Early Intervention has been there for Owen and his family.
When Owen Schmidt asks his mom for more cookies, his words are sweet in more ways than one.
For Owen, 2, communicating with his family about his wants and needs is a huge milestone that his parents and three brothers celebrate.
Owen, who is on the autism spectrum, was born with a bilateral cleft lip and palate. He’s had two surgeries and is expected to have several more throughout his life
Spending so much time in the hospital as a baby, Owen experienced global delays and his cleft caused difficulties with feeding and speech.
Children’s Hospital referred their family to the Licking County Board of Developmental Disabilities’ Early Intervention program when Owen was around 6 months old.
LCBDD offers Early Intervention (EI) services in the homes of children, birth to age 3, with developmental delays, disabilities or medical conditions likely to result in delays. Services are provided at no cost to Licking County families.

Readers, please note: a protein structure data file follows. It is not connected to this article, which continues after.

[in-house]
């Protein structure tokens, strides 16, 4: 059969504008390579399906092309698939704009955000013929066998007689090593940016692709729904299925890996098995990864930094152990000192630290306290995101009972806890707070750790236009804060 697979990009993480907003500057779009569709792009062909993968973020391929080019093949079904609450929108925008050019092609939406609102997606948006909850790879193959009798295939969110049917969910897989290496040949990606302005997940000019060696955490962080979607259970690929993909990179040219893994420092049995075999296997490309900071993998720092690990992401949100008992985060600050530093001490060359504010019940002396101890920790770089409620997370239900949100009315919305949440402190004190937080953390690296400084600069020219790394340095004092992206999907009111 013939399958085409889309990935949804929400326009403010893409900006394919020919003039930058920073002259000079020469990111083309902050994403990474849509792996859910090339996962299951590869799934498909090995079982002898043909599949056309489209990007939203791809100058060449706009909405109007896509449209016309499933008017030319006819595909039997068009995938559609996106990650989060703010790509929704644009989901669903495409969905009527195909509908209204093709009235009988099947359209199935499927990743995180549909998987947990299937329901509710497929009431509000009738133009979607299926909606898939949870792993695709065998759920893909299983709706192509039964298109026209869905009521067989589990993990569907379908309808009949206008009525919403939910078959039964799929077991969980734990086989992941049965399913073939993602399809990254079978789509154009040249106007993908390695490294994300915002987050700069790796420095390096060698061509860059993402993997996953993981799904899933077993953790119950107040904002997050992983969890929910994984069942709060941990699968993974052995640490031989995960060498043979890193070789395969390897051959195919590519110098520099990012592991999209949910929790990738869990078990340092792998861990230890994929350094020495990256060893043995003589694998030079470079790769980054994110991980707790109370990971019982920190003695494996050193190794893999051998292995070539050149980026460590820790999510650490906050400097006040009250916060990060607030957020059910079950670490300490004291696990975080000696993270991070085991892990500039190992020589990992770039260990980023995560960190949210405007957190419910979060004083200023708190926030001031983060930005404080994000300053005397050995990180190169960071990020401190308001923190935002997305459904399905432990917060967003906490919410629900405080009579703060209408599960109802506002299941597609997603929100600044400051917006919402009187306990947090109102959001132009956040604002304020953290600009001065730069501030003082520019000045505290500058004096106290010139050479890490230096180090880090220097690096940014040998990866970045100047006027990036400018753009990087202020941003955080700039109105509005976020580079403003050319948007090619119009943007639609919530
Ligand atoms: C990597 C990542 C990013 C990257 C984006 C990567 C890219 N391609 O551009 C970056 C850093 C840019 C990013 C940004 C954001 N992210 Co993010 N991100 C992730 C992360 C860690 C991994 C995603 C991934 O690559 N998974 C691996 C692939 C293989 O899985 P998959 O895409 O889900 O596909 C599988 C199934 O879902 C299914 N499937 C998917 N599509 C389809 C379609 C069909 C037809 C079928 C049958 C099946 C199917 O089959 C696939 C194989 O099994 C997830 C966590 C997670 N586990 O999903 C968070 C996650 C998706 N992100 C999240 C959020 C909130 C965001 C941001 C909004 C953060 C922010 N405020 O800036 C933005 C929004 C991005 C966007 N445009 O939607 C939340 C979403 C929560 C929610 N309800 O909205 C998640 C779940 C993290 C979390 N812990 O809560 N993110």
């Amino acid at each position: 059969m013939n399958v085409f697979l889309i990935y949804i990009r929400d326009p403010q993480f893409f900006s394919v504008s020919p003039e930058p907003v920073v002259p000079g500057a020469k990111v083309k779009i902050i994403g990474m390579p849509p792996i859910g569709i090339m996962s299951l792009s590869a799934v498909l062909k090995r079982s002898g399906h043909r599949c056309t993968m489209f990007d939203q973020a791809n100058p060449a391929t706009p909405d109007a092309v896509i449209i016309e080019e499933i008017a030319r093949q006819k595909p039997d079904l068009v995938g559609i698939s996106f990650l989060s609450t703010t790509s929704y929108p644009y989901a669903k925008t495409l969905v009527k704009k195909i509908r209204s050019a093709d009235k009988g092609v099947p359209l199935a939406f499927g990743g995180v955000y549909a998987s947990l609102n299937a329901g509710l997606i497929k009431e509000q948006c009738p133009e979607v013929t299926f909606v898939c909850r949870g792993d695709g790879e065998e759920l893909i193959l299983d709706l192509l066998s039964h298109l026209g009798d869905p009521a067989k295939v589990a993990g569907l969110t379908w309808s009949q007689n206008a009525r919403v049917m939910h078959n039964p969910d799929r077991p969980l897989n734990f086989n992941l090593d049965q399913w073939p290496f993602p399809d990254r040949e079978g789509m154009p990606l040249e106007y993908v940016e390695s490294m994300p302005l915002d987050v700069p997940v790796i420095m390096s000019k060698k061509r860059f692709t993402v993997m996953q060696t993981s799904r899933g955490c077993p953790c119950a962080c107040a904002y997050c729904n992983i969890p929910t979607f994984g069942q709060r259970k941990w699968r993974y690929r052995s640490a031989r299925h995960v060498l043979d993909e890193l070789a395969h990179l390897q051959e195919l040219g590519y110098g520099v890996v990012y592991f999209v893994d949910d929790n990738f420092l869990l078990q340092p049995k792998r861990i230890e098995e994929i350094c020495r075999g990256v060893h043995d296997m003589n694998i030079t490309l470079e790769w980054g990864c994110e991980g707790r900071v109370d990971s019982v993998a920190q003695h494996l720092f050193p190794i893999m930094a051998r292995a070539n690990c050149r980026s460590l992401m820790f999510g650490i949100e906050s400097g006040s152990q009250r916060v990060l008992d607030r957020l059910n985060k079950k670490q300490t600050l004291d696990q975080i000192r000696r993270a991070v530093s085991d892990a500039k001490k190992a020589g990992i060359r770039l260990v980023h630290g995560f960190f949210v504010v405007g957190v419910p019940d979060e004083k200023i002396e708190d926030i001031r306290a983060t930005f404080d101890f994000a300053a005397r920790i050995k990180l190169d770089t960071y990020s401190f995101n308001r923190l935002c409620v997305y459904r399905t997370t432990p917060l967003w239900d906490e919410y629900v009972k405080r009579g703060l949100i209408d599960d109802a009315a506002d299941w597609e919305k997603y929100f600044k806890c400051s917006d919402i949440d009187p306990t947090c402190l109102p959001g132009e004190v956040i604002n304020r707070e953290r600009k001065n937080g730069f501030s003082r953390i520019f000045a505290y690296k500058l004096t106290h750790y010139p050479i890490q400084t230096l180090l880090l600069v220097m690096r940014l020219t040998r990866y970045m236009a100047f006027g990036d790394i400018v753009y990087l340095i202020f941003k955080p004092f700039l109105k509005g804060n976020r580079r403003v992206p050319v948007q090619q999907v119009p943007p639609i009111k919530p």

LCBDD Developmental Specialist Diane Dodson began working with Owen’s parents, bringing toys and silverware to help him with his extreme mouth sensitivities and help him learn to eat, said his mother Anjelica Schmidt.
She helped him learn to crawl and supported him through learning to walk.
“She’s been there for everything,” Anjelica said.
Early Intervention is provided in the home, or other places where children are comfortable and learn best. This was a huge benefit for Owen, Anjelica said.
“He picked up on more of the stuff she was trying to teach because he was so comfortable in his own home,” she said.
Diane also was able to teach the Schmidts how to help their son using their toys and other household items — for example, they helped him strengthen his legs by bouncing and crawling on their couch cushions.
Now Owen and his parents are working with Diane to improve his communication so he can continue to tell his family what he wants. They are also focusing on helping him be more comfortable riding in the car.
Since the COVID-19 pandemic has stopped in-person visits, Diane and Anjelica have continued to do virtual visits, so she can continue to provide encouragement and ideas.
“I joke that she’s like Siri,” Anjelica said. “If I were to call or email her, she’d get back to me with information.”
Whether she’s asking about Owen or her other children, Diane is a wonderful resource when it comes to child development, Anjelica said.
“I really appreciate it. In my opinion, she’s gone above and beyond to help me and Owen and my entire family,” she said.
For more information about Early Intervention in Licking County, go to lcountydd.org/early-childhood/.